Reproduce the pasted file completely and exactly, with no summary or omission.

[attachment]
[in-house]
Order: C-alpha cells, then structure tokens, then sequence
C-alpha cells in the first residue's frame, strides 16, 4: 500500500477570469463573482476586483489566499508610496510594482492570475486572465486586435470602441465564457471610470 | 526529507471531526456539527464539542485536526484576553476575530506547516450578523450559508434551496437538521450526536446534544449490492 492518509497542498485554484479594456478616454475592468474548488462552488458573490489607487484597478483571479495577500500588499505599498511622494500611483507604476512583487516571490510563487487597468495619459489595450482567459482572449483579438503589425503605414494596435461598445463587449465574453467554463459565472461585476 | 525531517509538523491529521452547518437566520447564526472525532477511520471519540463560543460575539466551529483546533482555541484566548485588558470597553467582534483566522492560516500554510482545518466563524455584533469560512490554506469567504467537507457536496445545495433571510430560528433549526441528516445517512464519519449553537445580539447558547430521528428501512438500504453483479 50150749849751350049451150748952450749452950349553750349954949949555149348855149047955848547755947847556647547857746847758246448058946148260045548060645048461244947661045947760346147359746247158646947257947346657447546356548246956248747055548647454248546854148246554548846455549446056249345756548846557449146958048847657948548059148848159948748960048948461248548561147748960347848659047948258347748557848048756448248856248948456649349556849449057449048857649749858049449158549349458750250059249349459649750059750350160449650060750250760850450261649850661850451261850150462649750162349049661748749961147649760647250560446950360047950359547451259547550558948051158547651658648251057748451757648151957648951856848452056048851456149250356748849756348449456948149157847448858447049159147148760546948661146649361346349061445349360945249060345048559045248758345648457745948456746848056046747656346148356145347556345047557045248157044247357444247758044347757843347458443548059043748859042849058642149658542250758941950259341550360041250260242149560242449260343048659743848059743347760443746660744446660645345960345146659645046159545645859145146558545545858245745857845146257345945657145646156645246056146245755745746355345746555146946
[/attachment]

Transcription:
[in-house]
Order: C-alpha cells, then structure tokens, then sequence
C-alpha cells in the first residue's frame, strides 16, 4: 500500500477570469463573482476586483489566499508610496510594482492570475486572465486586435470602441465564457471610470 | 526529507471531526456539527464539542485536526484576553476575530506547516450578523450559508434551496437538521450526536446534544449490492 492518509497542498485554484479594456478616454475592468474548488462552488458573490489607487484597478483571479495577500500588499505599498511622494500611483507604476512583487516571490510563487487597468495619459489595450482567459482572449483579438503589425503605414494596435461598445463587449465574453467554463459565472461585476 | 525531517509538523491529521452547518437566520447564526472525532477511520471519540463560543460575539466551529483546533482555541484566548485588558470597553467582534483566522492560516500554510482545518466563524455584533469560512490554506469567504467537507457536496445545495433571510430560528433549526441528516445517512464519519449553537445580539447558547430521528428501512438500504453483479 50150749849751350049451150748952450749452950349553750349954949949555149348855149047955848547755947847556647547857746847758246448058946148260045548060645048461244947661045947760346147359746247158646947257947346657447546356548246956248747055548647454248546854148246554548846455549446056249345756548846557449146958048847657948548059148848159948748960048948461248548561147748960347848659047948258347748557848048756448248856248948456649349556849449057449048857649749858049449158549349458750250059249349459649750059750350160449650060750250760850450261649850661850451261850150462649750162349049661748749961147649760647250560446950360047950359547451259547550558948051158547651658648251057748451757648151957648951856848452056048851456149250356748849756348449456948149157847448858447049159147148760546948661146649361346349061445349360945249060345048559045248758345648457745948456746848056046747656346148356145347556345047557045248157044247357444247758044347757843347458443548059043748859042849058642149658542250758941950259341550360041250260242149560242449260343048659743848059743347760443746660744446660645345960345146659645046159545645859145146558545545858245745857845146257345945657145646156645246056146245755745746355345746555146946